Sunday, April 30, 2017

Oracle Linux - Short Tip 7 - find inode number of file

Everything Linux is storing as a file is done based upon a model that makes use of inodes. The inode is a data structure in a Unix-style file system that describes a filesystem object such as a file or a directory. Each inode stores the attributes and disk block location(s) of the object's data. Filesystem object attributes may include metadata (times of last change, access, modification), as well as owner and permission data. In some cases it can be very convenient to know what the inode ID is for a specific file. you can find the inode number by using the ls command or the stat command as an example.

below you can see the ls command where we extend the ls -l with i to esure we have the inode information we need.

[vagrant@ce log]$ ls -li
total 128
1835019 -rw-r--r--  1 root root   1694 Apr 19 12:04 boot.log
1835122 -rw-------  1 root utmp      0 Apr 19 13:10 btmp
1835323 -rw-------. 1 root utmp      0 Mar 28 10:28 btmp-20170419
1835124 -rw-------  1 root root      0 Apr 28 18:21 cron
1835030 -rw-------  1 root root    250 Apr 19 12:04 cron-20170419
1835108 -rw-------  1 root root      0 Apr 19 13:10 cron-20170428
1835015 -rw-r--r--  1 root root  27726 Apr 19 12:04 dmesg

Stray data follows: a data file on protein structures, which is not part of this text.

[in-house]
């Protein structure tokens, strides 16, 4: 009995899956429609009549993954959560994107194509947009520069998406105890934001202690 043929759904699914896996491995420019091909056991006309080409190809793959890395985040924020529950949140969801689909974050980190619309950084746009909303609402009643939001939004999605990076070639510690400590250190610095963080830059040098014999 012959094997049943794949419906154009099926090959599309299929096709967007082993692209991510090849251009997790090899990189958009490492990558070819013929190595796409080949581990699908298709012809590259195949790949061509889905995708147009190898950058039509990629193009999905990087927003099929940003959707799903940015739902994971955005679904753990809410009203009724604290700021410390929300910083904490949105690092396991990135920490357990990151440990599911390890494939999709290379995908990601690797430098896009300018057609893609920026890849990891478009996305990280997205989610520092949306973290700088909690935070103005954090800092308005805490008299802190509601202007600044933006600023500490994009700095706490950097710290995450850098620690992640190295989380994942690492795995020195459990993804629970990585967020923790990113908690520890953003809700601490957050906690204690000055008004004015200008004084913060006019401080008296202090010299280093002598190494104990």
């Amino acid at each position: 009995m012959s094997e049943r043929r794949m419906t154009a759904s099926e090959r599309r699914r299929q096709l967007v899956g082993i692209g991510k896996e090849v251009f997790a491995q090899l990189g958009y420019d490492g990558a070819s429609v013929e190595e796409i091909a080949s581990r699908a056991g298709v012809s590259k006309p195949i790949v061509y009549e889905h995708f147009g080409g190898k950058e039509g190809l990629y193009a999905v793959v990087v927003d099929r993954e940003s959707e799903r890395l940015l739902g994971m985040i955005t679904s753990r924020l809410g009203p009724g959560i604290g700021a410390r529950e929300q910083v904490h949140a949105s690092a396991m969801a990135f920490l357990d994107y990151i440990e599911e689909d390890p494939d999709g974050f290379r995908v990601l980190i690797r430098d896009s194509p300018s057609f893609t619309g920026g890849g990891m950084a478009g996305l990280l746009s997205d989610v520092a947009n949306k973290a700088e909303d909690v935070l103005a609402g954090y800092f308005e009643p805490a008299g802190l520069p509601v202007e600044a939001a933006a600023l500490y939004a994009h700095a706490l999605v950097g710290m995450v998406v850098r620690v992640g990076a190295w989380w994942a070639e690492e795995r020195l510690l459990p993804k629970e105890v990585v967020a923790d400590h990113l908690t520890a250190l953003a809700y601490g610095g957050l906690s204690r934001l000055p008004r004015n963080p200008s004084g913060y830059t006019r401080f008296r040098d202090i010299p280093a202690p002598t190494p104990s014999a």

1835022 -rw-r--r--. 1 root root      0 Mar 28 10:28 dmesg.old
1837835 -rw-r--r--. 1 root root      0 Mar 28 10:28 dracut.log
1835316 -rw-r--r--. 1 root root 146292 Apr 30 12:56 lastlog
1970601 drwxr-xr-x. 2 root root   4096 Mar 28 10:28 mail
1835125 -rw-------  1 root root      0 Apr 28 18:21 maillog
1837833 -rw-------. 1 root root    181 Apr 19 12:04 maillog-20170419
1835118 -rw-------  1 root root      0 Apr 19 13:10 maillog-20170428
1835126 -rw-------  1 root root    789 Apr 30 12:54 messages
1837831 -rw-------. 1 root root  38625 Apr 19 13:10 messages-20170419
1835119 -rw-------  1 root root   5362 Apr 28 18:17 messages-20170428
1837825 drwxr-xr-x. 2 ntp  ntp    4096 Feb  6 05:58 ntpstats
1835130 -rw-------  1 root root      0 Apr 28 18:21 secure
1837832 -rw-------. 1 root root   6740 Apr 19 12:20 secure-20170419
1835120 -rw-------  1 root root      0 Apr 19 13:10 secure-20170428
1835131 -rw-------  1 root root      0 Apr 28 18:21 spooler
1835031 -rw-------  1 root root      0 Apr 19 12:04 spooler-20170419
1835121 -rw-------  1 root root      0 Apr 19 13:10 spooler-20170428
1835302 -rw-------. 1 root root      0 Mar 28 10:28 tallylog
1835128 -rw-r--r--. 1 root root      0 Mar 28 10:28 vboxadd-install.log
1835129 -rw-r--r--. 1 root root     73 Apr 19 12:04 vboxadd-install-x11.log
1835057 -rw-r--r--. 1 root root      0 Mar 28 10:28 VBoxGuestAdditions.log
1835321 -rw-rw-r--. 1 root utmp   6912 Apr 30 12:56 wtmp
1835028 -rw-------. 1 root root     64 Apr 19 12:13 yum.log
[vagrant@ce log]$

Another example of how to get the inode number is by using the stat command. The below example shows how we use stat on the boot.log file in Oracle Linux to get the inode number and other information.

[vagrant@ce log]$ stat /var/log/boot.log 
  File: `/var/log/boot.log'
  Size: 1694       Blocks: 8          IO Block: 4096   regular file
Device: fb01h/64257d Inode: 1835019     Links: 1
Access: (0644/-rw-r--r--)  Uid: (    0/    root)   Gid: (    0/    root)
Access: 2017-04-19 12:04:01.517000000 +0000
Modify: 2017-04-19 12:04:05.524262651 +0000
Change: 2017-04-19 12:04:05.524262651 +0000
[vagrant@ce log]$

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